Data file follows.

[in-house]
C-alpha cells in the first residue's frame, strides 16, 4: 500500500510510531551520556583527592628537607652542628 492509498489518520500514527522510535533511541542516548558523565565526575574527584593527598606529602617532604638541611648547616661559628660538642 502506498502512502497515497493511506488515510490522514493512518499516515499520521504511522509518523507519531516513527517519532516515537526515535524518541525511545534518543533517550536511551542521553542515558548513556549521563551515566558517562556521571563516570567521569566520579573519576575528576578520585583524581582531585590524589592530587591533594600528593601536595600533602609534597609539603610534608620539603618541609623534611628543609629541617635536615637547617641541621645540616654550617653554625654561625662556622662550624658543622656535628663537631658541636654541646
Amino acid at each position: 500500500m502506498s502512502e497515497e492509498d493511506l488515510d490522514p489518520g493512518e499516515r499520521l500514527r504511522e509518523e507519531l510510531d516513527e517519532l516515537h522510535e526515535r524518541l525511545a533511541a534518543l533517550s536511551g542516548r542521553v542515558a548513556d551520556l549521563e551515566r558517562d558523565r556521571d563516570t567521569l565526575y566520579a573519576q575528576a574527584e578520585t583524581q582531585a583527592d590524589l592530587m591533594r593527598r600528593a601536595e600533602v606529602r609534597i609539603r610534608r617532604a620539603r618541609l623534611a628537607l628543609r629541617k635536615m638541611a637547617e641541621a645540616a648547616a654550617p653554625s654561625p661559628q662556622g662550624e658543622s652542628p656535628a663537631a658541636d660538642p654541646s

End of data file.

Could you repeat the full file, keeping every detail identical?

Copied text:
[in-house]
C-alpha cells in the first residue's frame, strides 16, 4: 500500500510510531551520556583527592628537607652542628 492509498489518520500514527522510535533511541542516548558523565565526575574527584593527598606529602617532604638541611648547616661559628660538642 502506498502512502497515497493511506488515510490522514493512518499516515499520521504511522509518523507519531516513527517519532516515537526515535524518541525511545534518543533517550536511551542521553542515558548513556549521563551515566558517562556521571563516570567521569566520579573519576575528576578520585583524581582531585590524589592530587591533594600528593601536595600533602609534597609539603610534608620539603618541609623534611628543609629541617635536615637547617641541621645540616654550617653554625654561625662556622662550624658543622656535628663537631658541636654541646
Amino acid at each position: 500500500m502506498s502512502e497515497e492509498d493511506l488515510d490522514p489518520g493512518e499516515r499520521l500514527r504511522e509518523e507519531l510510531d516513527e517519532l516515537h522510535e526515535r524518541l525511545a533511541a534518543l533517550s536511551g542516548r542521553v542515558a548513556d551520556l549521563e551515566r558517562d558523565r556521571d563516570t567521569l565526575y566520579a573519576q575528576a574527584e578520585t583524581q582531585a583527592d590524589l592530587m591533594r593527598r600528593a601536595e600533602v606529602r609534597i609539603r610534608r617532604a620539603r618541609l623534611a628537607l628543609r629541617k635536615m638541611a637547617e641541621a645540616a648547616a654550617p653554625s654561625p661559628q662556622g662550624e658543622s652542628p656535628a663537631a658541636d660538642p654541646s